Bryonet-L is an email discussion and news group sponsored by IAB, and open to anyone. The intent of the list is to provide good international discussions and a forum in which teachers, ecologists, bryologists and anyone interested can get questions about bryophytes answered. Bryonet messages go directly to all members of the list if the sender is a member.  If the sender is not a member, the message goes to the manager for approval first.  

It is appropriate to ask bryological questions, send news items of interest to bryologists, announce bryological meetings and forays, announce publications of interest to bryologists, or ask for help in locating a bryologist or bryological collections. Teachers wanting information on bryophytes are encouraged to bring their questions to the list.

Note that messages you send to Bryonet may not appear in your own email.  That is because many institutions have set their email so you don’t receive your own email to a list.

Send messages to Note that if you reply, replies go to the entire list, not just the sender, so do not send personal messages by replying to a Bryonet message. Please include your email address in the body of the message if you want a response – some folks will want to respond privately.
If you want to subscribe:

  • Send an email message to with the subscribe request in the subject.
  • Subject: subscribe bryonet-L
  • In the body of the message, include your name as you want it listed and your country/state affiliation.

To unsubscribe:

  • Send a message to and provide the email address of your Bryonet subscription.
  • In the subject line of your email, type:  unsubscribe bryonet-L.
  • If you wish to change email addresses, send an email to and provide the old and new email addresses


All subscriptions come to the manager for approval and she must personally approve your subscription. Once you are subscribed, you should get a message back telling you about bryonet and how to unsubscribe.

Send email to <>

For questions to list:

  1. Put appropriate subject in subject line
  2. Give enough details to get specific answers; broad questions are likely to be ignored.  For example, “What do you think about evolution in bryophytes” is too broad, but one could ask “What are the most important characters in understanding major lines of evolution in bryophytes”?  And if you are only interested in liverworts, be specific about that.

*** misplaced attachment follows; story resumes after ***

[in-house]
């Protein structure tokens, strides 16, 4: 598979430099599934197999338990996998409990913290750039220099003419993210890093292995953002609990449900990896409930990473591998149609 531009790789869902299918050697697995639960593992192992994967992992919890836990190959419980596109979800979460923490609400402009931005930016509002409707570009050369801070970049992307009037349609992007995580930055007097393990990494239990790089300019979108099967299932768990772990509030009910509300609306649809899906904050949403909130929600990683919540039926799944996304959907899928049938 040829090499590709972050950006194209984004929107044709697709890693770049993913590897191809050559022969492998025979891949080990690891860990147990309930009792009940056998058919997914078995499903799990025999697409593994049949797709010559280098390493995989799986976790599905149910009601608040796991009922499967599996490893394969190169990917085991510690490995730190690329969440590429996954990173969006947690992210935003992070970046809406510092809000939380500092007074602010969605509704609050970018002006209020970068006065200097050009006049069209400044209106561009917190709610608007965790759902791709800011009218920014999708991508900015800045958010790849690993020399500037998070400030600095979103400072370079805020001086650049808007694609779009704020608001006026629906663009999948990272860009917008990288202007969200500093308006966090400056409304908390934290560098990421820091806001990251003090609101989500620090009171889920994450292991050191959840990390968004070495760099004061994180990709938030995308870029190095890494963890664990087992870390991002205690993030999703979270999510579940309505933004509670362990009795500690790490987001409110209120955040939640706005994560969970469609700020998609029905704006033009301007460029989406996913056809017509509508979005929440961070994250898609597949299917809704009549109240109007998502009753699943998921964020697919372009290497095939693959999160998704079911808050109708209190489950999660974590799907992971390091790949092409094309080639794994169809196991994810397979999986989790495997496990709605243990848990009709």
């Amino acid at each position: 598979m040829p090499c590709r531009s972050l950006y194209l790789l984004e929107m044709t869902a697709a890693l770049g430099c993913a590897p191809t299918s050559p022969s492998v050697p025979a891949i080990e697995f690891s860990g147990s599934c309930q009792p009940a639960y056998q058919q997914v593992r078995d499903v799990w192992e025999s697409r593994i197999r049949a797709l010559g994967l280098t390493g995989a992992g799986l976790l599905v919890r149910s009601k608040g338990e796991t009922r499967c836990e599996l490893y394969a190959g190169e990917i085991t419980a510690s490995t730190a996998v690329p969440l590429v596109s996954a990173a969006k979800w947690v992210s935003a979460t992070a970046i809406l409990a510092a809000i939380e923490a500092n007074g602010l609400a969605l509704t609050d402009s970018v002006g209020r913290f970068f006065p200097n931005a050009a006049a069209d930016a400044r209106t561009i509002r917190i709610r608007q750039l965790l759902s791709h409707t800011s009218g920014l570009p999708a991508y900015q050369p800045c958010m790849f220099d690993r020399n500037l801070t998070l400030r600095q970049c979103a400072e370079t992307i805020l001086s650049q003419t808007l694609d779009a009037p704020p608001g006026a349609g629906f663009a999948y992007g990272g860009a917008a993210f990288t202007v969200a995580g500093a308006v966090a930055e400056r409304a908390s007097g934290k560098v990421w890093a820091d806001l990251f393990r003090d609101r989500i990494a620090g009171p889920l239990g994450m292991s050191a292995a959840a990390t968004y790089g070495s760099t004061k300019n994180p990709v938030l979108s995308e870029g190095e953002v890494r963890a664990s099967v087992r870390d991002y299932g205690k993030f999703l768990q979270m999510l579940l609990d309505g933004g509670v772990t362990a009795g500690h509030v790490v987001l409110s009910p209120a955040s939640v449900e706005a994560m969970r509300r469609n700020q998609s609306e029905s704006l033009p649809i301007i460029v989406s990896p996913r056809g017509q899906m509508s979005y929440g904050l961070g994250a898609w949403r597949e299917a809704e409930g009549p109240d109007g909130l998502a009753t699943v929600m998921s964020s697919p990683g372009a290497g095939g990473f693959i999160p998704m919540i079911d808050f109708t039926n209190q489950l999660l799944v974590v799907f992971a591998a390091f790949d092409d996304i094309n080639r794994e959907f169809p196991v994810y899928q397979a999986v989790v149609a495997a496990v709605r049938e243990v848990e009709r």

3. In responding to questions, be sure you respond “to list” unless the message is personal or confidential; this is the value of the list.  It is about 90% lurkers who learn from our discussions

For identification help:

  1. Describe the habitat, preferably including photograph
  2. Include photographs of habit
  3. Include microscopic photographs that show cells of leaves and other potentially diagnostic features
  4. Reduce photo size or resolution so that an email contains no more than 6 meg total
  5. Put larger or numerous images on a website such as or DropBox and provide the URL.

Be sure to name the photographer and whether it is copyright or you offer the image through Creative Commons (preferred)

  • Describe features that seem unusual
  • Mention features that eliminate species that seem similar

For publication requests:

  1. Check Google Scholar and Google Books online
  2. Check your library’s interlibrary loan facility
  3. Check older literature that is not covered by copyright at <> and <>
  4. Join the free ResearchGate. <> is like FaceBook for scientists.  Users typically post pdfs of their own work.  If a pdf is not available for download, the site offers a convenient “Request” button that automatically sends an email request for the paper.
  5. Another way that scientists archive their own work is on personal or professional (“the Smith Lab”) websites.  You can track down authors to their websites to find posted pdfs or an email contact.  It’s a simple matter to find an author’s place of employment via a Google search using the author’s name and a few bryological keywords.
  6. Write to the author for a copy; you might also get related papers.
  7. Use JSTOR that allows you to download up to 3 papers at a time.
  8. Check <> for older literature.
  9. If these fail, you can request help on Bryonet
  10. In subject line, indicate “publication request”
  11. Give full citation if possible
  12. Explain in 1-2 sentences what research you are working on that requires the paper.
  13. If responding to a request, respond to the individual, and not to the list, it violates copyright laws.
  14. Acknowledge receipt of the publication to the list as soon as you receive it to avoid others spending time helping you.

Other Resources can be found on the IAB website and

For living specimen requests, be sure to include:

  1. how much material you need 
  2. how it should be packed
  3. how it should be labelled so it can pass any entry controls in your country and reach you in a timely manner  
  4. what collection site information you need
  5. is there a date by which you need them.